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A Window into the Past

Stained glass window

Stained Glass Window in honor of Ralph Isham

If you’ve visited the Spalding Reading room on the second floor post 1989, you’ve seen the beautiful stained-glass window on the north wall. The window was given by family members of Ralph Isham, namesake of the Isham Memorial Library, who, in 1932, donated an Aeolian Skinner organ and in 1934, the funds to purchase music for the instrument.

Spalding Room

Spalding Room, Loeb Music Library


The room in which it is housed is named after Walter R. Spalding, John Knowles Paine Chair of the Music Department from 1906-1932. Before making its way to the Spalding Room, the window was held in the Vermont home of lawyer and politician Edward Isham, Ralph’s cousin. The window is an impressive 8 feet tall and likely dates from the 1880s. It features a large, white swan, also prominent in the Isham family crest.

Swan in stained glass

White Swan

A dedication of the window occurred during “Music Librarianship in America” symposium held at Harvard on October 7th, 1989. For more history about the Loeb Music Library, visit the history page of our website.

Farrar and Coudert in Loeb

As you enter the second floor from the staircase in the Loeb Library you will notice three photographs, each seemingly independent, yet tied in a very intimate way. Two photos are of Metropolitan Opera soprano Geraldine Farrar, the other of her friend and amateur singer Clarisse Coudert.

Geraldine Farrar

Geraldine Farrar, 1911


The first photo reads For Mrs. Nast –  In Cordial Remembrance Geraldine Farrar New York 1911. During this time Mrs. Nast was referring to Mrs. Condé Nast, whose full name was Jeanne Clarisse Coudert Nast. Clarisse was from a high-society family of considerable wealth. She was married to the Condé Nast, the founder of the mass media company and publisher of Vanity Fair, Vogue, and The New Yorker.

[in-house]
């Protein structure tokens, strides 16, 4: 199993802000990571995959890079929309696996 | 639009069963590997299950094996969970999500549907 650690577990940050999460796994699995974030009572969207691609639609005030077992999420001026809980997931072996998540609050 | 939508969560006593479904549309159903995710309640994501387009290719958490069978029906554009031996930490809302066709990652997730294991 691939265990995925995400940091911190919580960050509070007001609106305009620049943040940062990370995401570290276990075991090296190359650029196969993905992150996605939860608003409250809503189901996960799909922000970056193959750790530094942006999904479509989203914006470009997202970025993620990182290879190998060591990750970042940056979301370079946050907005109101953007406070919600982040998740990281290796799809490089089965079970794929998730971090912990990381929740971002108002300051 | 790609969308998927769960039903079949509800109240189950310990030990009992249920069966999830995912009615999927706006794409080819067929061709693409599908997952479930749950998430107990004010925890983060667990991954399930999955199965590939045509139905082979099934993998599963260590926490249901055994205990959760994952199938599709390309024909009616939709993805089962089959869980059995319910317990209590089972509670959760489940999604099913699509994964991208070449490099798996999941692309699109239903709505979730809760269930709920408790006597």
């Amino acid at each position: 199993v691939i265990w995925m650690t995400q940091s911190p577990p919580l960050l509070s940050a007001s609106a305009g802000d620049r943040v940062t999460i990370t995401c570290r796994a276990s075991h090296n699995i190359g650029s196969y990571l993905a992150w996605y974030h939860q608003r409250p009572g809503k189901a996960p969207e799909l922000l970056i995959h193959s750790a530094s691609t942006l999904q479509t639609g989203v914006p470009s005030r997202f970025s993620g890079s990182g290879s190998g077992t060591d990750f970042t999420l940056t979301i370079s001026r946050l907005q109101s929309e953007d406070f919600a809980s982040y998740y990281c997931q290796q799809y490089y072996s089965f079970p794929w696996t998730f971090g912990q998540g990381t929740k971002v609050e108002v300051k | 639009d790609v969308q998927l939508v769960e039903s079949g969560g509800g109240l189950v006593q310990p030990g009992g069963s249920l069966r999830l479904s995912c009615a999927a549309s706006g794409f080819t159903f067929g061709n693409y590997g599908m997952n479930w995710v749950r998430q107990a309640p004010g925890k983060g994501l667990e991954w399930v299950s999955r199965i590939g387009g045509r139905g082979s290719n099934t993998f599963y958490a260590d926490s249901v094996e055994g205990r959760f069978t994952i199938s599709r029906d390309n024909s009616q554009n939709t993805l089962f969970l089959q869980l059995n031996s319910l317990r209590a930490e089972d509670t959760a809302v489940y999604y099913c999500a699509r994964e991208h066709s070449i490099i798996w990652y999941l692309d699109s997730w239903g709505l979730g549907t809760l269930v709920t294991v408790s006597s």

Geraldine Farrar

Geraldine Farrar, 1919

The third photo reads To Clarisse her affectionate friend Geraldine Farrar 1919, signed in pencil by the photographer “Alfred Cheney Johnston N.Y.” Johnston was known for his photographs of Ziegfeld Follies, actresses, and showgirls. Compared to many of his other works, this photograph is quite reserved. There is a change in demeanor toward Clarisse Coudert from “cordial remembrance” to “her affectionate friend” between 1911 and 1919.  

Clarisse Coudert Nast

Clarisse Coudert Nast, c. 1915

The middle photo ties the relationship of the photos together with an elegant capture of Clarisse Coudert. This photo is likely from 1915, as a similar photograph (same backdrop and dress) is found on page 9 in the October 23, 1915 issue of Musical America with the headline “Clarisse Coudert Enters Concert Field From Society.” The photographer is listed as Ira L. Hill Studio. In this same article, the final sentence mentions the close friendship of Geraldine Farrar and Coudert.

An initial gift was given in 1990 by Gerald Warburg, long-time friend of the Loeb Library, great-nephew of Eda Kuhn Loeb, and son-in-law to Condé Nast and Clarisse Coudert Nast. An additional gift of books, scores, and photographs was given by Jeremy Warburg Russo, granddaughter of Jeanne Clarisse Coudert Nast, in 2001. These photos were then framed and hung on our walls for our visitors to enjoy.


Seebohm, Caroline. The Man Who Was Vogue: The Life and Times of Condé Nast. New York: The Viking Press, 1982.

Johnston, Alfred Cheney. Alfred Cheney Johnston: Women of Talent and Beauty 1917-1930. Malvern, PA: Charles Isaacs Photographs, 1987.

“Clarisse Coudert Enters Concert Field From Society.” Musical America, October 23, 1915.

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